Scroll.in is one of the few independent media organizations in India today, and it is an absolute privilege to work for it. I joined Scroll.in as a full-time reporter for several years soon after it was launched and moved to a part-time position in 2019. With Report for the World, I am now back to full-time work. I had worked for four years at a mainstream print daily before, and as valuable as that experience was, there were some things that reporters and editors could not write about. When I joined Scroll, I realized how much self-censorship I had unconsciously imbibed while working for mainstream media, and it has been empowering to work with an independent digital publication that is not afraid to speak truth to power. 

What has been the greatest challenge you have overcome as a reporter?

I’m very much an introvert, so the most challenging thing about my job has always been mustering up the courage to speak to new people! 

What is your perception of international coverage of work and gender issues in India and how does it compare to your experience covering it as an Indian journalist?

International – Western – media coverage on these issues has been alright, particularly in the reputed publications, but sometimes it can be a bit reductive. For instance, after the 2013 gang rape of a young woman in Delhi, India was repeatedly labelled as the “rape capital of the world” in international media. While we cannot deny the widespread prevalence of sexual violence in the country, such labelling promotes prejudice, fear and discrimination.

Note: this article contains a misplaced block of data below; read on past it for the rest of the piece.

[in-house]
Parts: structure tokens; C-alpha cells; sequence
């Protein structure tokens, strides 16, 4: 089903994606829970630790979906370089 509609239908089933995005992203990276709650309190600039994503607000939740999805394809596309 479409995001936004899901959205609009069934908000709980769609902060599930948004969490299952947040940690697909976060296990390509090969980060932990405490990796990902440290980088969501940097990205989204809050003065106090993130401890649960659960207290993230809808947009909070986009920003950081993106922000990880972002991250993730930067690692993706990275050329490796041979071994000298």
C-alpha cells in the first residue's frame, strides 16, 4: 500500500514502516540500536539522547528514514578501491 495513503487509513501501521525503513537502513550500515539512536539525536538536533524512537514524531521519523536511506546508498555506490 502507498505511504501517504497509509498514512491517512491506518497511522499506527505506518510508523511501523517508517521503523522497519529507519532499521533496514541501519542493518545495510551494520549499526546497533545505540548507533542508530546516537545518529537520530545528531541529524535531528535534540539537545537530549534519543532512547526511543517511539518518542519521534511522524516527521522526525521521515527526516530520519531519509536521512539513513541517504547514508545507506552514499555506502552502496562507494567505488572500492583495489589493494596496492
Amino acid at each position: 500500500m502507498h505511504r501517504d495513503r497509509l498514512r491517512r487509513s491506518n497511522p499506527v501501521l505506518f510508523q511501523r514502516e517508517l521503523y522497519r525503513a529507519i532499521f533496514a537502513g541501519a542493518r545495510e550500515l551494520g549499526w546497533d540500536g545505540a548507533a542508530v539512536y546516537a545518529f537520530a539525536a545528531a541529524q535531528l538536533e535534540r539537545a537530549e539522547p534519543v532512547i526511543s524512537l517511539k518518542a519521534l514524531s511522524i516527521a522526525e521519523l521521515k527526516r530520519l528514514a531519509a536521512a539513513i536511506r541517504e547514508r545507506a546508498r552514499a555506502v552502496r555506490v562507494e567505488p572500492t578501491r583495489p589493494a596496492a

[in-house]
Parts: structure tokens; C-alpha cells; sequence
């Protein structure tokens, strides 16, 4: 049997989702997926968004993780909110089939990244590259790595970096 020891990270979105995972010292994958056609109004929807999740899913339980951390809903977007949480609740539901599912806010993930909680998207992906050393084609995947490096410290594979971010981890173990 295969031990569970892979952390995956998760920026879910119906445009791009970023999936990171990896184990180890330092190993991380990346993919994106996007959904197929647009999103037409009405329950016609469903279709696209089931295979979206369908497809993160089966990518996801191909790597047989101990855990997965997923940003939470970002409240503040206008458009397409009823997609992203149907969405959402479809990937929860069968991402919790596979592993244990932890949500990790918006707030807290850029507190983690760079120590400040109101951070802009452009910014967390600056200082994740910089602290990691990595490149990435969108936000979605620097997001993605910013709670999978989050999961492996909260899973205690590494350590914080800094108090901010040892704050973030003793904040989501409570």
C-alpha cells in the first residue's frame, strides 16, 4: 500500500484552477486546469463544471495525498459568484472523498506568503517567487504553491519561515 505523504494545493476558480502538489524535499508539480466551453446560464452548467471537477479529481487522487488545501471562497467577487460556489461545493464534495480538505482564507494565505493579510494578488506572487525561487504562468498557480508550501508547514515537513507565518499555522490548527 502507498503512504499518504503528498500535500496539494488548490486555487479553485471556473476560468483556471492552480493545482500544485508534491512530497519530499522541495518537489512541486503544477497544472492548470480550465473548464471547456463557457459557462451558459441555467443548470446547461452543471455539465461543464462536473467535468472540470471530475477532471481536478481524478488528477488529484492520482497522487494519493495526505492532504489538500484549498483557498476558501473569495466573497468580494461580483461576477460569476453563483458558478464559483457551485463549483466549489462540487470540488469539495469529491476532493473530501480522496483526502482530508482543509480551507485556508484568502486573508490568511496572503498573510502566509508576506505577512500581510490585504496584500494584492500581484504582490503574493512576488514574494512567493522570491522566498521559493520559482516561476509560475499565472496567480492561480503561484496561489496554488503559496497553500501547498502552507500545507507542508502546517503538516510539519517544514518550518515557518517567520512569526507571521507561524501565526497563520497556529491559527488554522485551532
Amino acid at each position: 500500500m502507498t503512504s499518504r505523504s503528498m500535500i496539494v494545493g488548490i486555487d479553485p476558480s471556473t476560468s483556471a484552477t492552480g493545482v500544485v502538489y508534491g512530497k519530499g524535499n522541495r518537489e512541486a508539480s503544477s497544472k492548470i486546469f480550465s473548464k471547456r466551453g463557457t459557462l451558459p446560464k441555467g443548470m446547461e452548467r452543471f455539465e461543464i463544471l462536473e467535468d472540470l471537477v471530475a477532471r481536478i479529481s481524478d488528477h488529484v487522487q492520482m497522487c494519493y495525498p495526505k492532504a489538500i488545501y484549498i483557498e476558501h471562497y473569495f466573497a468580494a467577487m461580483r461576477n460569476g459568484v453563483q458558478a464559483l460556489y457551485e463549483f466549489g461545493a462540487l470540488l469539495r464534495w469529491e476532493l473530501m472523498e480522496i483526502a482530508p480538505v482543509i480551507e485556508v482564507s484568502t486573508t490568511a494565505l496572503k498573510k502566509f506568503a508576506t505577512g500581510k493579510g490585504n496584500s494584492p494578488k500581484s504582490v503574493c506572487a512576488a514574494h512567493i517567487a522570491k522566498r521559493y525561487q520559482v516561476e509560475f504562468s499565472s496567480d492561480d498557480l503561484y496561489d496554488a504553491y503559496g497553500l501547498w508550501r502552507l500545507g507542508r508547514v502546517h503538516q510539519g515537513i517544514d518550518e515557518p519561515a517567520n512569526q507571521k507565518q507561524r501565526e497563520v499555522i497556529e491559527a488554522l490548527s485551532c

What have you found to be the most impactful story you have written so far as a Report for the World corps member?

Since we write long, narrative pieces as corps members at Scroll, only a couple of my Common Ground reports have been published so far. For me, the most impactful story has been writing about India’s biggest offshore tragedy that took place in the Arabian Sea during Cyclone Tauktae in May 2021: Two vessels working for a government-owned oil company capsized, killing 86 people, most of them contract-based workers. The accident was entirely preventable and took place because several officials ignored weather warnings in a bid to prioritize profits, and endangered the lives of hundreds of workers in their charge. My report investigated the decision-making that led to this disaster. 

Oftentimes there is a detail in a story that doesn’t make the cut for final publication, but nonetheless sticks with you. Was there such a detail in the process of reporting this story?

There were quite a few such details. For example, officials in various companies involved in the offshore project expressed, off the record, some rather callous attitudes towards the workers who lost their lives and those who survived. And it was heartbreaking to learn that some survivors were afraid to be interviewed for fear of losing months of pending wages that the companies contracting them were yet to pay. 

How are you tangibly serving Indian society?

As a journalist with a fearless, independent publication, I am serving my society by doing my job: documenting some of what is going on around us as our democracy becomes more vulnerable every day.